Archive for November 24th, 2022
Christianity has in its favour the greatest hymns ever written.
There is no denomination in Christendom that has more superb catalogue to its credit than Anglicanism. So it is with the timeless Christmas classic “Hark the Herald Angels Sing.”
Originally published as a Christmas Day hymn by Charles Wesley (1707-1788), it was included in John Wesley’s Collection “Hymns and Sacred Poems” in 1739. The previous year Charles had experienced a conversion in London on 21 May, 1738 and felt renewed in his faith. Soon he began to spread the good news of the Gospel and write the great hymns he is known for. “Hark the Herald Angels Sing” displays that now bygone era and captures Wesley’s new found zeal. It is a glorious hymn.
When I was a boy I used to love listening to it on the opening credits of the 1951 version of Scrooge with Alistair Sim. It has never left me to this day. Unlike many of the shallow and theologically bland chorus’s sung in many independent congregations around the world, “Hark The Herald Angels Sing” upholds the fabulous dignity of Biblical splendour. It presents in a glorious array the celebratory narrative of the Incarnate Christ. Inspired largely by the King James Version, Charles Wesley’s original lyrics read like so:
“HARK how all the Welkin rings
“Glory to the King of Kings,
“Peace on Earth, and Mercy mild,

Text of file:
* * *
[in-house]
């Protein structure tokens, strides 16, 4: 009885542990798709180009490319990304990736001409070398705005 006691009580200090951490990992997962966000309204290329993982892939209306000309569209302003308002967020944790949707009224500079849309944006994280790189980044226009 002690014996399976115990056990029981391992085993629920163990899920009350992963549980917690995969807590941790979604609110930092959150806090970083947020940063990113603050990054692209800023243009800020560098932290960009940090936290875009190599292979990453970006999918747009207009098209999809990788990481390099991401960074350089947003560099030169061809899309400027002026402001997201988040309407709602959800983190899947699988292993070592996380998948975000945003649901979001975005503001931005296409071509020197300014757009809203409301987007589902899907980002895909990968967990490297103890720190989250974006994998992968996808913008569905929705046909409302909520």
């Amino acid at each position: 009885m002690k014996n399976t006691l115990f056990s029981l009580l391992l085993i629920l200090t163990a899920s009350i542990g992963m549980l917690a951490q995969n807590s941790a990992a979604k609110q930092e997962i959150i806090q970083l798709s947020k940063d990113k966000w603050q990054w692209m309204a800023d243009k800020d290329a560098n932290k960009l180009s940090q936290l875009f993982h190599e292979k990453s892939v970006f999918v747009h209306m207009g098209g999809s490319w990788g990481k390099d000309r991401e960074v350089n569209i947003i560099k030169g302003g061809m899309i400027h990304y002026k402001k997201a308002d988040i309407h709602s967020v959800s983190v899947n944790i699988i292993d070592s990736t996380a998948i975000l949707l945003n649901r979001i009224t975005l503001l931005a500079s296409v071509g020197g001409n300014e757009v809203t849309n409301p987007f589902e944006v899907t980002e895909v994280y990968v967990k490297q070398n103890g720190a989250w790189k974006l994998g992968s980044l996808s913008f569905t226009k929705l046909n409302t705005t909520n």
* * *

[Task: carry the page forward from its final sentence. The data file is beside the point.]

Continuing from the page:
“GOD and Sinners reconcil’d!
Joyful all ye Nations rise,
Join the Triumph of the Skies,
Universal Nature say
“CHRIST the LORD is born to Day!”
These words were adapted in 1758 by George Whitefield (1714-1770), and read like so:
“HARK! the Herald Angels sing
Glory to the new-born King!
Peace on Earth, and Mercy mild,
God and Sinners reconcil’d.
Joyful all ye Nations rise,
Join the Triumphs of the Skies;
Nature rise and worship him,
Who is born at Bethlehem.“
Whitefield’s version was published in 1782 in Tate and Brady’s New Version of the Psalms of David. But the story doesn’t end there. In 1855 musician William Hayman Cummings (1831-1915) gave the song a new lease of life by adding music by Mendelssohn (1809-1847). This is generally the hymn tune we sing today.
Wesley wrote, “Peace on Earth, and Mercy mild, “GOD and Sinners reconcil’d!“. Those original words by Charles Wesley proclaim the pure truth of the Gospel and rightness of the One and only person of Jesus Christ. The only peace that can ever be attained on this earth is in Christ Jesus our Lord.
Remember this and never forget, works that have begun, do not always end there. They can go on to future generations and never be forgotten.
This season, go and find yourself a great carol service and sing your heart out until the place becomes unglued. Let the false teachers commence. Let them argue their way into apostacy. Let the world turn in on itself. Let the weak try and rule the strong by fear. Let them try and take away your freedom and right to think. But you, keep yourself unspotted from the world and know that they can never take away your right to sing!
Keep warm this Christmas and sing!